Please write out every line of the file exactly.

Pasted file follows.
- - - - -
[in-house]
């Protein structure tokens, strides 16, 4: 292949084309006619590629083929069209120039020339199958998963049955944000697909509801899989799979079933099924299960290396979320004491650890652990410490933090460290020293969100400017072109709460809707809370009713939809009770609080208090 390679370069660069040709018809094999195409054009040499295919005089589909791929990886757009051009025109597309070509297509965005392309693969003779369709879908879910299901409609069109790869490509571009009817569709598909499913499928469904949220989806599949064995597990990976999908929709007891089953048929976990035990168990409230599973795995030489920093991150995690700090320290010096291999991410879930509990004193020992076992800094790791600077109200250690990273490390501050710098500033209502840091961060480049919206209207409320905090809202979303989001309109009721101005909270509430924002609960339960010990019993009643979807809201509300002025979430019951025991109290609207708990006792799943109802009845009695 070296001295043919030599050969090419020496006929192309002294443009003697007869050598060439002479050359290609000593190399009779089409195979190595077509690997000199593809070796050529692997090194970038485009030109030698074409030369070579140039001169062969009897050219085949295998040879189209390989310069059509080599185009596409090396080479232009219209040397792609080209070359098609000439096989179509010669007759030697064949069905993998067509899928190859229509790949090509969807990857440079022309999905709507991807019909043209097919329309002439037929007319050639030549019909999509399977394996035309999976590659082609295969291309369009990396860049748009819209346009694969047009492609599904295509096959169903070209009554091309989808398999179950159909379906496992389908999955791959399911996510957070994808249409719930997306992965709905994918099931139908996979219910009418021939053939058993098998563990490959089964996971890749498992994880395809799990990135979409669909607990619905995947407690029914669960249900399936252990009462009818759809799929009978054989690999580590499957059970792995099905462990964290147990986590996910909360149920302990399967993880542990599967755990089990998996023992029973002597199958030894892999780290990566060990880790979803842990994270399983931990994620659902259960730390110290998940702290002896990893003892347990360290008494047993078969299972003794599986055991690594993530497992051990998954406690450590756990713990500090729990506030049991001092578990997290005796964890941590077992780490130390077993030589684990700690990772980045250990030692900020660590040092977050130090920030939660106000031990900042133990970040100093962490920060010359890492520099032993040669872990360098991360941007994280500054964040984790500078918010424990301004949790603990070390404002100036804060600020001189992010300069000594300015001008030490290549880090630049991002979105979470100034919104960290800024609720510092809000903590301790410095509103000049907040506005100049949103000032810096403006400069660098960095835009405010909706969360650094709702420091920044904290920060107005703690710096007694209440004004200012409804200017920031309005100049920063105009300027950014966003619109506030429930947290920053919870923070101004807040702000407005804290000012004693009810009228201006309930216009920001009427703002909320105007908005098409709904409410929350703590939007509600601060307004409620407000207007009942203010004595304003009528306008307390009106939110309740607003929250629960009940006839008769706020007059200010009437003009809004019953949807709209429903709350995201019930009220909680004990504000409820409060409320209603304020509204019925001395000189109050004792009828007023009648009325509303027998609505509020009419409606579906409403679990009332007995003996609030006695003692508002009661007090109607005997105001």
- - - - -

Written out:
[in-house]
């Protein structure tokens, strides 16, 4: 292949084309006619590629083929069209120039020339199958998963049955944000697909509801899989799979079933099924299960290396979320004491650890652990410490933090460290020293969100400017072109709460809707809370009713939809009770609080208090 390679370069660069040709018809094999195409054009040499295919005089589909791929990886757009051009025109597309070509297509965005392309693969003779369709879908879910299901409609069109790869490509571009009817569709598909499913499928469904949220989806599949064995597990990976999908929709007891089953048929976990035990168990409230599973795995030489920093991150995690700090320290010096291999991410879930509990004193020992076992800094790791600077109200250690990273490390501050710098500033209502840091961060480049919206209207409320905090809202979303989001309109009721101005909270509430924002609960339960010990019993009643979807809201509300002025979430019951025991109290609207708990006792799943109802009845009695 070296001295043919030599050969090419020496006929192309002294443009003697007869050598060439002479050359290609000593190399009779089409195979190595077509690997000199593809070796050529692997090194970038485009030109030698074409030369070579140039001169062969009897050219085949295998040879189209390989310069059509080599185009596409090396080479232009219209040397792609080209070359098609000439096989179509010669007759030697064949069905993998067509899928190859229509790949090509969807990857440079022309999905709507991807019909043209097919329309002439037929007319050639030549019909999509399977394996035309999976590659082609295969291309369009990396860049748009819209346009694969047009492609599904295509096959169903070209009554091309989808398999179950159909379906496992389908999955791959399911996510957070994808249409719930997306992965709905994918099931139908996979219910009418021939053939058993098998563990490959089964996971890749498992994880395809799990990135979409669909607990619905995947407690029914669960249900399936252990009462009818759809799929009978054989690999580590499957059970792995099905462990964290147990986590996910909360149920302990399967993880542990599967755990089990998996023992029973002597199958030894892999780290990566060990880790979803842990994270399983931990994620659902259960730390110290998940702290002896990893003892347990360290008494047993078969299972003794599986055991690594993530497992051990998954406690450590756990713990500090729990506030049991001092578990997290005796964890941590077992780490130390077993030589684990700690990772980045250990030692900020660590040092977050130090920030939660106000031990900042133990970040100093962490920060010359890492520099032993040669872990360098991360941007994280500054964040984790500078918010424990301004949790603990070390404002100036804060600020001189992010300069000594300015001008030490290549880090630049991002979105979470100034919104960290800024609720510092809000903590301790410095509103000049907040506005100049949103000032810096403006400069660098960095835009405010909706969360650094709702420091920044904290920060107005703690710096007694209440004004200012409804200017920031309005100049920063105009300027950014966003619109506030429930947290920053919870923070101004807040702000407005804290000012004693009810009228201006309930216009920001009427703002909320105007908005098409709904409410929350703590939007509600601060307004409620407000207007009942203010004595304003009528306008307390009106939110309740607003929250629960009940006839008769706020007059200010009437003009809004019953949807709209429903709350995201019930009220909680004990504000409820409060409320209603304020509204019925001395000189109050004792009828007023009648009325509303027998609505509020009419409606579906409403679990009332007995003996609030006695003692508002009661007090109607005997105001």